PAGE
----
Hannah Wrixon, founder of Tempii: ‘We have identified the UK as our first overseas market because culturally it is very similar to Ireland but with an even bigger swing towards the gig economy and flexible working opportunities.’
Many companies in the hospitality sector have been devastated by the coronavirus lockdown, but for Hannah Wrixon, founder of temps management platform, Tempii, meeting the challenge head-on sparked the idea for her new business.
Pre-coronavirus, Wrixon’s company Get the Shifts provided experienced temporary staff to the hospitality industry on demand. When the pandemic hit, her business suffered immediate collateral damage and Wrixon quickly tweaked its booking system for other sectors such as office administration, industry, sales and database management. This pivot also made her realise that she could sell her system as well as her service so she set about turning her company’s proprietary software into an off-the-shelf staff booking and management system aimed at international markets.
Wrixon developed the Get the Shifts booking system from scratch four years ago based on her own experience of shortcomings in the hospitality industry. She comes from a business and management background and Get the Shifts was designed to solve a problem she constantly encountered as a manager – a shortage of suitably qualified temporary staff.
Since then, she has built a business that employs eight people and has a database of almost 2,500 casual staff located around the country. “The approach to temps was haphazard and unsatisfactory so we developed an online booking system that allowed hospitality managers to find and hire appropriately qualified staff seven days a week with as little as three hours’ notice,” she says.
“Our ‘superstars’ run their own calendars, they flag their availability and our clients can browse hundreds of pre-screened workers (who must complete our e-learning training modules before they join us) to ensure they get the right person.”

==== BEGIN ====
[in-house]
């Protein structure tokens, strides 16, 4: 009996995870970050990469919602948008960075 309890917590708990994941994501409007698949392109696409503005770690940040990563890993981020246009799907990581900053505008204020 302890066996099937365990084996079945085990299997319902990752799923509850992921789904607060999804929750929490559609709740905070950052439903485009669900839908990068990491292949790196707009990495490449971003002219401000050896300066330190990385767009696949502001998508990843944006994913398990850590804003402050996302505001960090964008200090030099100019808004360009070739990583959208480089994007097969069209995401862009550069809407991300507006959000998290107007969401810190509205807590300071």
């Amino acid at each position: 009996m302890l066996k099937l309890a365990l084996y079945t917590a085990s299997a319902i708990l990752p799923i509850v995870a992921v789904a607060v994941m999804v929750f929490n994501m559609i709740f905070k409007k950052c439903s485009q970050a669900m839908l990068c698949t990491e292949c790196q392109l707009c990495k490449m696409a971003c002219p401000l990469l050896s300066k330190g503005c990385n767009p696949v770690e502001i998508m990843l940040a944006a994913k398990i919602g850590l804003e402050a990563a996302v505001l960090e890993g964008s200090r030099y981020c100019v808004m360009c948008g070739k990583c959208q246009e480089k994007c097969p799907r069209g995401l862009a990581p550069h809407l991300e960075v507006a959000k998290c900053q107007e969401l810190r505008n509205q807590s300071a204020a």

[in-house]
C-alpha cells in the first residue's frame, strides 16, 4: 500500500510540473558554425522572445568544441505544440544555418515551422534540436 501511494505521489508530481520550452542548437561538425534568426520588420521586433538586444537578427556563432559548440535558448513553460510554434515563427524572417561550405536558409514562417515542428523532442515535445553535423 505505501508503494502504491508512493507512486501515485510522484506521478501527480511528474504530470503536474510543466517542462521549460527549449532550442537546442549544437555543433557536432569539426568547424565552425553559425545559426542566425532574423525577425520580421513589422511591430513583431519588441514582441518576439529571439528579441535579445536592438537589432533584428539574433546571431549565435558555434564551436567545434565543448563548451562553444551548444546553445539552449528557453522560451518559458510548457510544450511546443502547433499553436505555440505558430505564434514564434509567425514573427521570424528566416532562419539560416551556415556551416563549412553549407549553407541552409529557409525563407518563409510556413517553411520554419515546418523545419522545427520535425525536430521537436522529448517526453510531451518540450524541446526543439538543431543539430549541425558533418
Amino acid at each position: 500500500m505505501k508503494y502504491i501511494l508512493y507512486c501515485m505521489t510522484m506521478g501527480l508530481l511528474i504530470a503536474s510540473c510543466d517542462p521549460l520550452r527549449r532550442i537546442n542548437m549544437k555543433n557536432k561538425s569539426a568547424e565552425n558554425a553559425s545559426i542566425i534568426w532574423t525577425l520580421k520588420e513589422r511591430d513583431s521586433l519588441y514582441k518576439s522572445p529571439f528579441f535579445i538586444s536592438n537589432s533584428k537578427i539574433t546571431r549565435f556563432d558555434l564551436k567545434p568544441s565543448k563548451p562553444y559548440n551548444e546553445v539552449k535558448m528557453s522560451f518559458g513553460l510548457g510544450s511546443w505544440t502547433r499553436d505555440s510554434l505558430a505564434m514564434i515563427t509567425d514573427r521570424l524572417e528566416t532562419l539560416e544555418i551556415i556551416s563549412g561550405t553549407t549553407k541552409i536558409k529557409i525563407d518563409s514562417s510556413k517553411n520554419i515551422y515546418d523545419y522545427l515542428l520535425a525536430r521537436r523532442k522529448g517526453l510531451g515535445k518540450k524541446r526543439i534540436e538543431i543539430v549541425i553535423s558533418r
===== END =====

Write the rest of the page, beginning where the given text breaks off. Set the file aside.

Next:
Tempii is based on this existing system and it will be aimed exclusively at export markets. “Tempii will give users access to staff in real time. They can hire people in minutes, see their shifts filling up and there is no limit to the amount of people you can have on a database,” Wrixon says.
“As far as we’re aware, no one else is white labelling our type of software so there is a huge market opportunity for us. We will sell our platform, which combines web and mobile applications to recruitment companies, healthcare agencies, staffing agencies and anyone else who is trying to manage large volumes of staff.
“We have identified the UK as our first overseas market because culturally it is very similar to Ireland but with an even bigger swing towards the gig economy and flexible working opportunities. The Brexit effect has also created huge opportunities for our solution as it has caused a shortfall of approximately 60,000 hospitality workers in the UK. Our software has global potential and we feel we can move quickly into the space. The cost of developing Tempii has been about €75,000 which we have largely self-funded with support from LEO Limerick.” Tempii will operate on a subscription model and Wrixon is now looking to raise €500,000 to launch and promote the platform overseas.
Tempii can be customised and branded to suit customers’ needs and Wrixon says its strongest selling point is that it maximises workflow by streamlining the recruitment process and automating many of the application and paperwork processes. “We saw a 30 per cent improvement in our productivity and profitability when we had the system up and running at Get the Shifts and Tempii is offering people a turn-key solution that handles candidates from application right through to rostering. There are other systems that do parts of the process. We can do it all,” Wrixon says. “We will also be offering add-ons such as payroll and staff management which includes things like induction. All going to plan, Tempii will be officially launched at a major trade show in the UK in March.”
Courtesy of Olive Keogh Irish Times